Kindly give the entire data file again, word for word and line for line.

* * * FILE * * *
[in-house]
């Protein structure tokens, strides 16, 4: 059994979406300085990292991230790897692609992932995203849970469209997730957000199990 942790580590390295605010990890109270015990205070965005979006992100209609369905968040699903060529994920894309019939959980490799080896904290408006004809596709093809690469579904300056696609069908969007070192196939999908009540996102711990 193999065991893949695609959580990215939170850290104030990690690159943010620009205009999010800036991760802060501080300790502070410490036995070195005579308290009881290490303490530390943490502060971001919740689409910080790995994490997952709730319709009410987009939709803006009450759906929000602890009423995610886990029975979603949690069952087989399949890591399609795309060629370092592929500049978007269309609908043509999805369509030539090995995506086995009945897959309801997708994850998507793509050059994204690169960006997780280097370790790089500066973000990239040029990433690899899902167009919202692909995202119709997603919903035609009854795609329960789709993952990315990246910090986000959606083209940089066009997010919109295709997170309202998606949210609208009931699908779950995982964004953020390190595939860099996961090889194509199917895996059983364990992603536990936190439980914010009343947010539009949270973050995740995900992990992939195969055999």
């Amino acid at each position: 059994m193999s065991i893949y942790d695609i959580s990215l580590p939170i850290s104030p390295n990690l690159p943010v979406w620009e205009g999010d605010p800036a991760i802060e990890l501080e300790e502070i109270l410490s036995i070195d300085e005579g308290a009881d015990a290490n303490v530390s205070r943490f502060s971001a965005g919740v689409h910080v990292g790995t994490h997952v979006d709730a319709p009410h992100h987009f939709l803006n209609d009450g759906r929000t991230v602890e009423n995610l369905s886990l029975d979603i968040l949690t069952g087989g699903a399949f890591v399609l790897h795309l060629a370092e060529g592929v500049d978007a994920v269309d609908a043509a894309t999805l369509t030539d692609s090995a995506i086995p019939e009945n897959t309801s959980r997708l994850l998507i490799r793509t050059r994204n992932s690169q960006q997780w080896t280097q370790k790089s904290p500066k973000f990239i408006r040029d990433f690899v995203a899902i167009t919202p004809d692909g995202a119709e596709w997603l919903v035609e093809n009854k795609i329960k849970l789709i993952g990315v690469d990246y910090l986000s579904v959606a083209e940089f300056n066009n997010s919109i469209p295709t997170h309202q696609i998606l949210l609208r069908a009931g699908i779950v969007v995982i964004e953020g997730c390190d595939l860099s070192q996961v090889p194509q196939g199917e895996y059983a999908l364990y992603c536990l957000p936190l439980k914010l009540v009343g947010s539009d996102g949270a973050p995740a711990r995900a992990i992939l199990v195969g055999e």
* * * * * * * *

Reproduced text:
[in-house]
């Protein structure tokens, strides 16, 4: 059994979406300085990292991230790897692609992932995203849970469209997730957000199990 942790580590390295605010990890109270015990205070965005979006992100209609369905968040699903060529994920894309019939959980490799080896904290408006004809596709093809690469579904300056696609069908969007070192196939999908009540996102711990 193999065991893949695609959580990215939170850290104030990690690159943010620009205009999010800036991760802060501080300790502070410490036995070195005579308290009881290490303490530390943490502060971001919740689409910080790995994490997952709730319709009410987009939709803006009450759906929000602890009423995610886990029975979603949690069952087989399949890591399609795309060629370092592929500049978007269309609908043509999805369509030539090995995506086995009945897959309801997708994850998507793509050059994204690169960006997780280097370790790089500066973000990239040029990433690899899902167009919202692909995202119709997603919903035609009854795609329960789709993952990315990246910090986000959606083209940089066009997010919109295709997170309202998606949210609208009931699908779950995982964004953020390190595939860099996961090889194509199917895996059983364990992603536990936190439980914010009343947010539009949270973050995740995900992990992939195969055999």
């Amino acid at each position: 059994m193999s065991i893949y942790d695609i959580s990215l580590p939170i850290s104030p390295n990690l690159p943010v979406w620009e205009g999010d605010p800036a991760i802060e990890l501080e300790e502070i109270l410490s036995i070195d300085e005579g308290a009881d015990a290490n303490v530390s205070r943490f502060s971001a965005g919740v689409h910080v990292g790995t994490h997952v979006d709730a319709p009410h992100h987009f939709l803006n209609d009450g759906r929000t991230v602890e009423n995610l369905s886990l029975d979603i968040l949690t069952g087989g699903a399949f890591v399609l790897h795309l060629a370092e060529g592929v500049d978007a994920v269309d609908a043509a894309t999805l369509t030539d692609s090995a995506i086995p019939e009945n897959t309801s959980r997708l994850l998507i490799r793509t050059r994204n992932s690169q960006q997780w080896t280097q370790k790089s904290p500066k973000f990239i408006r040029d990433f690899v995203a899902i167009t919202p004809d692909g995202a119709e596709w997603l919903v035609e093809n009854k795609i329960k849970l789709i993952g990315v690469d990246y910090l986000s579904v959606a083209e940089f300056n066009n997010s919109i469209p295709t997170h309202q696609i998606l949210l609208r069908a009931g699908i779950v969007v995982i964004e953020g997730c390190d595939l860099s070192q996961v090889p194509q196939g199917e895996y059983a999908l364990y992603c536990l957000p936190l439980k914010l009540v009343g947010s539009d996102g949270a973050p995740a711990r995900a992990i992939l199990v195969g055999e």